Thursday, April 1, 2010

Is “Data” the Plural of “Anecdote?”

The title of this post is an old joke in scientific circles. Most scientists would argue that there is a big difference between scientific data and a collection of anecdotes (stories about a personal experience). For most hard science, this is often somewhat true. However, I am here to argue that, in the behavioral sciences, data is indeed the plural of anecdote.

One charge that biological psychiatrists level at psychotherapists is that there are not enough “empirical” data that “prove” its effectiveness. This is particularly true of the more humanistic and relationship-oriented therapies. Hence, they say, therapy is “unscientific” and should be thrown out because it is not “evidenced-based medicine.”

Of course, many of the randomized, placebo-controlled, double-blind drug studies (randomized = the use of chance alone to assign the participants in an experiment or trial to different groups; placebo = inert sugar pill; double-blind = the person evaluating the research subject does not know if the subject received the placebo or the active medication)can be every bit as biased as the worst anecdotal evidence. We are now living in an age of “marketing-based medicine,” as opposed to evidence –based medicine.

As an aside, it is actually impossible to do a double blind, placebo-controlled study in psychotherapy. That would mean that the therapists in the study would have to not know what treatment they were administering – that is, they would have to be incompetent. Not really a fair test of the treatment! Furthermore, one cannot have a relationship between two people that is completely inert like a sugar pill, so finding a good control treatment is difficult.

And then there is the matter of choice. Unless one completely dismisses the concept of free will, one has to know that no matter what intervention a therapist uses, a patient can choose not to respond to it. Maybe the patient is just feeling contrary that day. Contrast this with some drugs. Can one choose not to go to sleep if highly-potent anesthesia is administered? I think not.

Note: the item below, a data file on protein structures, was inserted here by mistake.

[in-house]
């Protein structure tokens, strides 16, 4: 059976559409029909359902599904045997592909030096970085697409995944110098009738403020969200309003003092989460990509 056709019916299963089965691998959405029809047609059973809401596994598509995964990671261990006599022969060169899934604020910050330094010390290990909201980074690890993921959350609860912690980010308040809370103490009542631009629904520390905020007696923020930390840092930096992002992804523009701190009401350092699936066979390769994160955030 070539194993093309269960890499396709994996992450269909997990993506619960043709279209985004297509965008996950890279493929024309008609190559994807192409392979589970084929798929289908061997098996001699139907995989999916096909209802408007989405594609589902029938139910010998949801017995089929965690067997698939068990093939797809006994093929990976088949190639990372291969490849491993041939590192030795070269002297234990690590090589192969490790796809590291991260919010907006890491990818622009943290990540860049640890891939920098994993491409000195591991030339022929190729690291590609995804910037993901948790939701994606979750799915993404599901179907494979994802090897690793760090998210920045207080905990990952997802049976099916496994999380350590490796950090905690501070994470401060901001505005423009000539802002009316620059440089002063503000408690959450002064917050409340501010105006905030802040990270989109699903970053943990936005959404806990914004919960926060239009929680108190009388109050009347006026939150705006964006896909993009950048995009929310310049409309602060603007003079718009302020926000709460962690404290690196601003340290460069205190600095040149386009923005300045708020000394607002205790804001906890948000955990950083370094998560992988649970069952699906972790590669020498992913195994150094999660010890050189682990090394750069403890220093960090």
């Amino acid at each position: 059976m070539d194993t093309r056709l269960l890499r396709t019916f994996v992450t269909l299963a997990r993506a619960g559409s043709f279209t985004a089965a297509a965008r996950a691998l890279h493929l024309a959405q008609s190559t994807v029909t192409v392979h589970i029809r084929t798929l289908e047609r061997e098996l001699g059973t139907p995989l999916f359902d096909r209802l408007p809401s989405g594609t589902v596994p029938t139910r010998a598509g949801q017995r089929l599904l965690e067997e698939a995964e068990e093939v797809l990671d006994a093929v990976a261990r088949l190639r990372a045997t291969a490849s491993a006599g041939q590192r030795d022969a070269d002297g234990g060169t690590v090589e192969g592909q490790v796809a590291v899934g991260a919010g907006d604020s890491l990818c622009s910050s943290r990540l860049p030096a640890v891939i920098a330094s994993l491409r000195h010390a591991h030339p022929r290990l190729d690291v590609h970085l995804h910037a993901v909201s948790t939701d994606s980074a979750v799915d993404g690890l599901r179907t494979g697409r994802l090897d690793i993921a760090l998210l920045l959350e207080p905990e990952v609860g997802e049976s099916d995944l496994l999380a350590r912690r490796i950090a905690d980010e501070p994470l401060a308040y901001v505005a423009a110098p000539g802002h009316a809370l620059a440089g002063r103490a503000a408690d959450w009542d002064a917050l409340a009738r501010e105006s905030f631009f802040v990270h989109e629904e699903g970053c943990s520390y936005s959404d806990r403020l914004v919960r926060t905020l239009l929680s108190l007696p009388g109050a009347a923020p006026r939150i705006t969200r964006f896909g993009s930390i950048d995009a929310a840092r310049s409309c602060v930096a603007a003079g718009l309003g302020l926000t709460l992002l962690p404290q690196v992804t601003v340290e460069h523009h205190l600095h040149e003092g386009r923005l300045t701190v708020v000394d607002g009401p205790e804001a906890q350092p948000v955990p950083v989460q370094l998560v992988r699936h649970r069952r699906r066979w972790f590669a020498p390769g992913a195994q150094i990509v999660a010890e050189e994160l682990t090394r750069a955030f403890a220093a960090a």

We cannot read minds, and there are precious few laboratory tests by which we can monitor changes in feelings, cognitions, or even behavior. Mental health professionals who do “empirical” experiments regarding the effect on the psyche of drugs or psychotherapy therefore rely on their own observations and on psychological tests.

However, how a given individual chooses to respond to a psychological test on a given day is in all instances an anecdote, as is any observation that the experimenter makes. The result always involves a highly subjective assessment of the feelings, cognitions, or behaviors in question, either by the experimenter or by the subject. It is in no way empirical.

The designers of some psychological tests seem to know this, because they design their tests to include measures of what is termed “test validity.” By this they mean they incorporate into the test ways to screen out the subjects who have exaggerated some aspect of their mental state and others who have minimized it. Subjects can do so either consciously or subconsciously. If done consciously, we speak of those who are “faking good” or “faking bad.”

Validity is obtained by having a high number of test items. Some of the test items are so extreme that even a psychotic patient would not endorse them unless they were trying to look bad. Other items are repeated several times using different wording and sentence structure to see if the subject answers consistently. If subjects are lying, they often will not. The prime example of a test which incorporates this strategy is the MMPI (Minnesota Multiphasic Personality Inventory). It has 567 test items.